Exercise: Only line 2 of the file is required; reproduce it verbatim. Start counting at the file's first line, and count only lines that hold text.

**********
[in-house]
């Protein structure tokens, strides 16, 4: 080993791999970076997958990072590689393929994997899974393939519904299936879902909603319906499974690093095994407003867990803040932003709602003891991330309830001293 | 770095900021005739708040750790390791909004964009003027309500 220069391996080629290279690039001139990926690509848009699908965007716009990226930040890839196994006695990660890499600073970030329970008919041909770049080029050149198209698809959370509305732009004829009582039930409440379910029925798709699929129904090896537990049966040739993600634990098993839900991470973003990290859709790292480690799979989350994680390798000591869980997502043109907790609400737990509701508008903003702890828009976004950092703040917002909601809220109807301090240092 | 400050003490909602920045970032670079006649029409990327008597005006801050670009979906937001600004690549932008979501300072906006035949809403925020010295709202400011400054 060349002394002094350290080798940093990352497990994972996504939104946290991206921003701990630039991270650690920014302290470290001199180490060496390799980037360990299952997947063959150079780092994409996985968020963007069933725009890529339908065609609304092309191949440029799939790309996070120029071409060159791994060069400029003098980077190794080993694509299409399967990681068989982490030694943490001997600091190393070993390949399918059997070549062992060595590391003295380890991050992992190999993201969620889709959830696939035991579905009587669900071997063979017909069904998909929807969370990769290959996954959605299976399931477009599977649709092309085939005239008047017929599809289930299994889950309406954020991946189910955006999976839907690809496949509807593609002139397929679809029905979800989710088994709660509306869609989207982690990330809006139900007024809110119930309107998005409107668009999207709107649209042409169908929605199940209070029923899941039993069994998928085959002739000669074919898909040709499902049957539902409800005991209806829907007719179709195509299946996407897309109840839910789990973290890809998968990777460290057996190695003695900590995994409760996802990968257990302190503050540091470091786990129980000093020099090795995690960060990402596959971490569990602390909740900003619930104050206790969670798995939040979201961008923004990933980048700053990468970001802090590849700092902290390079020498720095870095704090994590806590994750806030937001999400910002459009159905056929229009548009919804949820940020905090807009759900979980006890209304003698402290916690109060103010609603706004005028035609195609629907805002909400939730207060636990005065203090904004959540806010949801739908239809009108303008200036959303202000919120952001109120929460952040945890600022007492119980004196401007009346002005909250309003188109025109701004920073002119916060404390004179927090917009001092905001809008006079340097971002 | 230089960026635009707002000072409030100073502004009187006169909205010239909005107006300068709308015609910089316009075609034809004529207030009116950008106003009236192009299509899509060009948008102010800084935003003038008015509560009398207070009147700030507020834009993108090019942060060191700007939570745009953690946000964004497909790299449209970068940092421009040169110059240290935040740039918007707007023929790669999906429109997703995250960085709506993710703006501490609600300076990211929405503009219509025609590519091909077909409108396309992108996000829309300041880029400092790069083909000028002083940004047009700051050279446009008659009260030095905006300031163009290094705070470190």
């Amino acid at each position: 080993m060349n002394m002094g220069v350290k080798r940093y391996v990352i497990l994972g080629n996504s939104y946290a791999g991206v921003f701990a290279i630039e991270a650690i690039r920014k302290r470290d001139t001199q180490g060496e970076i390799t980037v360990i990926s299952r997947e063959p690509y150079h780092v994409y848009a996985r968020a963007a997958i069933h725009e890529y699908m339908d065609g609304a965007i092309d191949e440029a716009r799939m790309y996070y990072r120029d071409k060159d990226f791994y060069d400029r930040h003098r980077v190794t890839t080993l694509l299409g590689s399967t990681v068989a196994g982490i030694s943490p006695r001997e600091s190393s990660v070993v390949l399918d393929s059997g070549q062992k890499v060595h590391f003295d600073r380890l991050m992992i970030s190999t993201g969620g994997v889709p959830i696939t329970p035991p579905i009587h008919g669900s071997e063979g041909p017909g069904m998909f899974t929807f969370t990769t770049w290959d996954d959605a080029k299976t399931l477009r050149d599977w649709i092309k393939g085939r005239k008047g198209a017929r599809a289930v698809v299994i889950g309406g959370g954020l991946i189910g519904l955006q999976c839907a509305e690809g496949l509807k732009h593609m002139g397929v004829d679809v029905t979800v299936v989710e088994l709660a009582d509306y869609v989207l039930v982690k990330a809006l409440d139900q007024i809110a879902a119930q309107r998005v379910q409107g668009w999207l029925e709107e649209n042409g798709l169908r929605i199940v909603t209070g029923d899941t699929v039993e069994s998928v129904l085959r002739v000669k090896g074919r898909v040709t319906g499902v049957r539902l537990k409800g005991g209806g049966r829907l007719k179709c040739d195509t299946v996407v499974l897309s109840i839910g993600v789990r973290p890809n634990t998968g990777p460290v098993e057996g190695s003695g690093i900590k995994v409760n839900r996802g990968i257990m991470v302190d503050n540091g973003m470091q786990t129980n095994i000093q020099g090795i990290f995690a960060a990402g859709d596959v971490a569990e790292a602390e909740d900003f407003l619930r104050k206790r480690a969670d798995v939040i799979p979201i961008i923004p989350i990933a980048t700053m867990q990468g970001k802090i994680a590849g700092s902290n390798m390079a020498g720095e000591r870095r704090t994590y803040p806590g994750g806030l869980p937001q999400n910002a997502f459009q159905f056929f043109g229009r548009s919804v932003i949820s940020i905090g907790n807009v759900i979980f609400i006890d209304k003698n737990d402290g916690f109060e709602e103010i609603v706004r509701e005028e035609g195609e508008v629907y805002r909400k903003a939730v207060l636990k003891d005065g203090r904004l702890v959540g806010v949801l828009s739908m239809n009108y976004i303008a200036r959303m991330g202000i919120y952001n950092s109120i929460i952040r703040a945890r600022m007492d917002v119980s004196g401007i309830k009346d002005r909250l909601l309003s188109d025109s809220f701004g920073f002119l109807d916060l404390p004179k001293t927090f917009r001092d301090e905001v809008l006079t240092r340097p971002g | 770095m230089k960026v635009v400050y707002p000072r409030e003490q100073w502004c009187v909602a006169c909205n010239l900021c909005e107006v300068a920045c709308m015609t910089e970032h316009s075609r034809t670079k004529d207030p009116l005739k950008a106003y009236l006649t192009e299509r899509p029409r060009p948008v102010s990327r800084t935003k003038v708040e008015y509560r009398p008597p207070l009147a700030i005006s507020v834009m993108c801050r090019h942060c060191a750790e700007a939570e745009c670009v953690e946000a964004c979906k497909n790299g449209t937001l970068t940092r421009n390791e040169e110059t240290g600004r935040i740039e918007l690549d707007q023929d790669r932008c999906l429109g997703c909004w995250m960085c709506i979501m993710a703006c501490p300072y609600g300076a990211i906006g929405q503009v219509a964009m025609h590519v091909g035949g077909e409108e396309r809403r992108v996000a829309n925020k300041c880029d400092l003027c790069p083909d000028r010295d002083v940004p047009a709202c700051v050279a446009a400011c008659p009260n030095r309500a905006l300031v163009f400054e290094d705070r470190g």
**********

């Protein structure tokens, strides 16, 4: 080993791999970076997958990072590689393929994997899974393939519904299936879902909603319906499974690093095994407003867990803040932003709602003891991330309830001293 | 770095900021005739708040750790390791909004964009003027309500 220069391996080629290279690039001139990926690509848009699908965007716009990226930040890839196994006695990660890499600073970030329970008919041909770049080029050149198209698809959370509305732009004829009582039930409440379910029925798709699929129904090896537990049966040739993600634990098993839900991470973003990290859709790292480690799979989350994680390798000591869980997502043109907790609400737990509701508008903003702890828009976004950092703040917002909601809220109807301090240092 | 400050003490909602920045970032670079006649029409990327008597005006801050670009979906937001600004690549932008979501300072906006035949809403925020010295709202400011400054 060349002394002094350290080798940093990352497990994972996504939104946290991206921003701990630039991270650690920014302290470290001199180490060496390799980037360990299952997947063959150079780092994409996985968020963007069933725009890529339908065609609304092309191949440029799939790309996070120029071409060159791994060069400029003098980077190794080993694509299409399967990681068989982490030694943490001997600091190393070993390949399918059997070549062992060595590391003295380890991050992992190999993201969620889709959830696939035991579905009587669900071997063979017909069904998909929807969370990769290959996954959605299976399931477009599977649709092309085939005239008047017929599809289930299994889950309406954020991946189910955006999976839907690809496949509807593609002139397929679809029905979800989710088994709660509306869609989207982690990330809006139900007024809110119930309107998005409107668009999207709107649209042409169908929605199940209070029923899941039993069994998928085959002739000669074919898909040709499902049957539902409800005991209806829907007719179709195509299946996407897309109840839910789990973290890809998968990777460290057996190695003695900590995994409760996802990968257990302190503050540091470091786990129980000093020099090795995690960060990402596959971490569990602390909740900003619930104050206790969670798995939040979201961008923004990933980048700053990468970001802090590849700092902290390079020498720095870095704090994590806590994750806030937001999400910002459009159905056929229009548009919804949820940020905090807009759900979980006890209304003698402290916690109060103010609603706004005028035609195609629907805002909400939730207060636990005065203090904004959540806010949801739908239809009108303008200036959303202000919120952001109120929460952040945890600022007492119980004196401007009346002005909250309003188109025109701004920073002119916060404390004179927090917009001092905001809008006079340097971002 | 230089960026635009707002000072409030100073502004009187006169909205010239909005107006300068709308015609910089316009075609034809004529207030009116950008106003009236192009299509899509060009948008102010800084935003003038008015509560009398207070009147700030507020834009993108090019942060060191700007939570745009953690946000964004497909790299449209970068940092421009040169110059240290935040740039918007707007023929790669999906429109997703995250960085709506993710703006501490609600300076990211929405503009219509025609590519091909077909409108396309992108996000829309300041880029400092790069083909000028002083940004047009700051050279446009008659009260030095905006300031163009290094705070470190």